Riding the wave of multi-year economic prosperity, Latin American equities have assumed a new place in investor portfolios. A region once known for its capital-deficient, high-growth economies is showing signs of maturity, leaving growth as the stand-alone consideration for investors. Stephen Lacey reports.
Brazil’s surging economy, which grew 3.9% in the second quarter and boasted a trailing twelve-month trade surplus of US$39.9bn, has attracted the interest of foreign investors. The country’s Bovespa benchmark index was up 10.3% to 28,855 as of early September, a performance that was all the more impressive taking into account the 23.6% appreciation in the Real relative to the US dollar over the same time period.
“The macro situation in Brazil has provided a positive backdrop,” said Sebastien Chatel, executive director of ECM at UBS. “The risk spreads are very tight and that is a function of the twin trade surpluses; lower government spending and higher exports.”
“Assets in non-domestic funds are attracting an increasing proportion of overall net inflows to equities funds,” noted Robert Adler, president of AMG Data Services, an independent firm that tracks such figures. “US investors appear to be using international funds as vehicles to both hedge currency risks and in pursuit of higher returns. This trend has begun to accelerate this year.”
Underpinning some of that interest are the structural reforms adopted by Brazil to protect the rights of minority shareholders. The 2001 launch of the Novo Mercado, a listing segment of the Sao Paulo stock exchange where issuers voluntarily comply with more stringent set of standards on corporate governance practices and disclosures, has been a key catalyst for equities issuance.
The most significant aspects of the Novo Mercado are that all shares have equal voting rights and that arbitration be used for the resolution of investor disputes. The adoption of a single share class is significant because Brazilian companies previously had two share classes, enabling a takeover through purchases of the controlling, preferred shares at the expense of minority, ordinary shareholder rights.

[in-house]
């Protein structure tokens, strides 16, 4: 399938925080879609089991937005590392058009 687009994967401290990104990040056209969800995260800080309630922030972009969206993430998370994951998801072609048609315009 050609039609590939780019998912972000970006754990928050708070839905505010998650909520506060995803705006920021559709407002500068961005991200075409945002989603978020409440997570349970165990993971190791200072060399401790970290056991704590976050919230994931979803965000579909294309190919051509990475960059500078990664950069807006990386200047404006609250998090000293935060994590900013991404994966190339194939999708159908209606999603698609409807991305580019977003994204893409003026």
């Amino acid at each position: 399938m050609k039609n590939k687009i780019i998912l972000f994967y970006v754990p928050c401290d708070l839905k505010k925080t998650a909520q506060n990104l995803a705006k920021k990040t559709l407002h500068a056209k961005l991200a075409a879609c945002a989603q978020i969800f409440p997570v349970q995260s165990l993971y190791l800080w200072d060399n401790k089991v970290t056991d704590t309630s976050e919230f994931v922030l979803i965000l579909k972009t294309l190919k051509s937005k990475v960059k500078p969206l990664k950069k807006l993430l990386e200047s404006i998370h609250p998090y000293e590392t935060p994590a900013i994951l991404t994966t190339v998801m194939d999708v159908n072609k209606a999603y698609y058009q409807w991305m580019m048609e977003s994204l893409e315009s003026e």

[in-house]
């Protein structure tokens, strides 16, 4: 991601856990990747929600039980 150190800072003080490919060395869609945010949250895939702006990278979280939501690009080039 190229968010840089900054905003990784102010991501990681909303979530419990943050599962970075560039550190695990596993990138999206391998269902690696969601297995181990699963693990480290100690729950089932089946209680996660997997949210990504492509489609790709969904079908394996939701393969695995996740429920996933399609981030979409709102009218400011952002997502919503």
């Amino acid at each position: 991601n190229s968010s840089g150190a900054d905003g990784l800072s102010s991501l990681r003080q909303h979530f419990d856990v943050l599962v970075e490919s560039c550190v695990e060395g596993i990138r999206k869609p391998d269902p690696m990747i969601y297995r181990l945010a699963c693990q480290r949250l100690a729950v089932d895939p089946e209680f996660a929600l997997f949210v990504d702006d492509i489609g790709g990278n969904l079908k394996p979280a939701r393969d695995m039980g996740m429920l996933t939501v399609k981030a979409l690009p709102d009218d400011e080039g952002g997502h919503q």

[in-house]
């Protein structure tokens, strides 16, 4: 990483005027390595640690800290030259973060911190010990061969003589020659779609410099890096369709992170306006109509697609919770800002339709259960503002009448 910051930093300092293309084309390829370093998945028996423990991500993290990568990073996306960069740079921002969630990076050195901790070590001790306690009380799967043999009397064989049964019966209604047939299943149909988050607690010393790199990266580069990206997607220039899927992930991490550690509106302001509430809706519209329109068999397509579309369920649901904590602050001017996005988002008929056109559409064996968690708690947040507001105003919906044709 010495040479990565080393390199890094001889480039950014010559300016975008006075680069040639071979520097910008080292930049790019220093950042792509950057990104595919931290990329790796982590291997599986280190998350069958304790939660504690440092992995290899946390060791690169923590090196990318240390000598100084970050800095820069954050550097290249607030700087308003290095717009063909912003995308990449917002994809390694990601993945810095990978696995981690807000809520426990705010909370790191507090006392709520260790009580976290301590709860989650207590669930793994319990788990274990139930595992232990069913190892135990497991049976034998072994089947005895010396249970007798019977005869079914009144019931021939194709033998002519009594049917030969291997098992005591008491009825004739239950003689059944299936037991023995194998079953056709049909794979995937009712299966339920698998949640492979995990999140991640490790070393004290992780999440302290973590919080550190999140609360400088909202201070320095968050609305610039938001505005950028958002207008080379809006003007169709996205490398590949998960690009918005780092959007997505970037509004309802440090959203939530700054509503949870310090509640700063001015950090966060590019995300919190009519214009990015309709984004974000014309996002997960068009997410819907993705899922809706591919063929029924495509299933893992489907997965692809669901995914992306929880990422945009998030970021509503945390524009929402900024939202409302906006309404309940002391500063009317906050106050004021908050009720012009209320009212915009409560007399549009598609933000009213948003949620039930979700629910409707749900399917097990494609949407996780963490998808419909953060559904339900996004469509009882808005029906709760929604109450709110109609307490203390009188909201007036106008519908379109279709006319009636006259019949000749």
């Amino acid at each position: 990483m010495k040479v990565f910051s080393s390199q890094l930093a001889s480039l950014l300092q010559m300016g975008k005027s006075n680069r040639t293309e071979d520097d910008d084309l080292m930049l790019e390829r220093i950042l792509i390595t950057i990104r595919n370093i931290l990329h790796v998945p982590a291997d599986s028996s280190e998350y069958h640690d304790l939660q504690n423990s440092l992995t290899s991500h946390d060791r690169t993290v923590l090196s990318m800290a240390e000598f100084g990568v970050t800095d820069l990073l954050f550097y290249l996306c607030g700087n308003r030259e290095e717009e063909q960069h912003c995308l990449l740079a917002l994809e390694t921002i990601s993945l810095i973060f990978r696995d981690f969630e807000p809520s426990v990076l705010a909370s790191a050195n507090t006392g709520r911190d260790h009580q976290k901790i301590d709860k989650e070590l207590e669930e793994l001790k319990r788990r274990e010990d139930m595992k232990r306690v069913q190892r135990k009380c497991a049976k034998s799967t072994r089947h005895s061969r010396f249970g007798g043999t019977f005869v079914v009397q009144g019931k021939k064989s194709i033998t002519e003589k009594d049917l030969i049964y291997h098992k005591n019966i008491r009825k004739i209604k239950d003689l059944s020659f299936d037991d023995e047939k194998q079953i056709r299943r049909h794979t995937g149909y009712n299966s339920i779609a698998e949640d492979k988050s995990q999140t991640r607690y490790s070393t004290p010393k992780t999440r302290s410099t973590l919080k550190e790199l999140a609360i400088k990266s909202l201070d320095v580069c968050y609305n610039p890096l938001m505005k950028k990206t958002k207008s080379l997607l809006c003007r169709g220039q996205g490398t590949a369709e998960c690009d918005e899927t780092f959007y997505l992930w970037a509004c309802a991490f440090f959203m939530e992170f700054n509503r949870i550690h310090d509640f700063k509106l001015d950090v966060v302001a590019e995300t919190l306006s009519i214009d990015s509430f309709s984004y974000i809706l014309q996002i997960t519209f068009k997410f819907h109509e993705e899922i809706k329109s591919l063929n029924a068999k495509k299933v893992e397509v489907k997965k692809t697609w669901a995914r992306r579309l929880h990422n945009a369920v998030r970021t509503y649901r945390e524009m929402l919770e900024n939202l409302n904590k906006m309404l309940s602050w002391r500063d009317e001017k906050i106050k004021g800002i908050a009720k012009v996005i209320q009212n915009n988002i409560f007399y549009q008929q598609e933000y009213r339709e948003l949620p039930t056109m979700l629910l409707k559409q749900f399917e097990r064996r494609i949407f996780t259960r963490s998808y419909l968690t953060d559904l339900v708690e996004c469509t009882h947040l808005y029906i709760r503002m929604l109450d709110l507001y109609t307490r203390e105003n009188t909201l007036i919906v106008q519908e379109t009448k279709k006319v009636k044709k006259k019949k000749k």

“Investors are interested in participating in emerging markets, and the Novo Mercado has given them a way them a way of investing that is much better than the PN [preferred share] format,” said UBS’ Chatel.
Another important development was the reform of Brazilian pension laws in 2002 to allow for greater allocations into alternative assets. This has led to the emergence of more seasoned class of institutional investors and, as a result, a growing receptivity of private equity as an asset class. When combined with improved corporate governance, the reforms mean deals can be both sourced locally and listed on the local markets.
“I know of multiple private equity firms that are looking to raise US$500–$1bn that are devoted solely to investment in Latin America,” said Alex Lehmann, director in ECM at Merrill Lynch. “Because private equity investors are always looking for their exit that ultimately should continue to feed the new issue market.”
Indeed, all of this suggests that the latest upturn in equity issuance is more sustainable than in prior cycles. There have been 13 IPOs (US$2.6bn) in Brazil since the beginning of 2004, with six of those companies receiving backing from private equity firms. GP Investimentos, one of the leading private-equity firms, insisted on Novo Mercado-like levels of governance on the June 2004, US$188.5m IPO for Brazilian railroad operator America Latina Logistica (ALL).
While regulatory constraints prohibited listing on the Novo Mercado, ALL did adopt all of its significant provisions, such as 100% tag-along for minority shareholders, US GAAP, independent board representation. Such investor protections were key to attracting the interest of foreign investors in the company’s IPO, which was led by Banco Pactual and Merrill Lynch.
ALL, whose majority shareholders are required by the government to retain at least a 50% stake, gave minority shareholders a large voice as part of its US$209.3m follow-on offering in March. The offering consisted of 7.9m units, comprised of one common stock (voting) and four preferred shares (non-voting), and followed a one-for-five reverse split of the preferred shares and right to convert into the units, thereby increasing overall trading liquidity.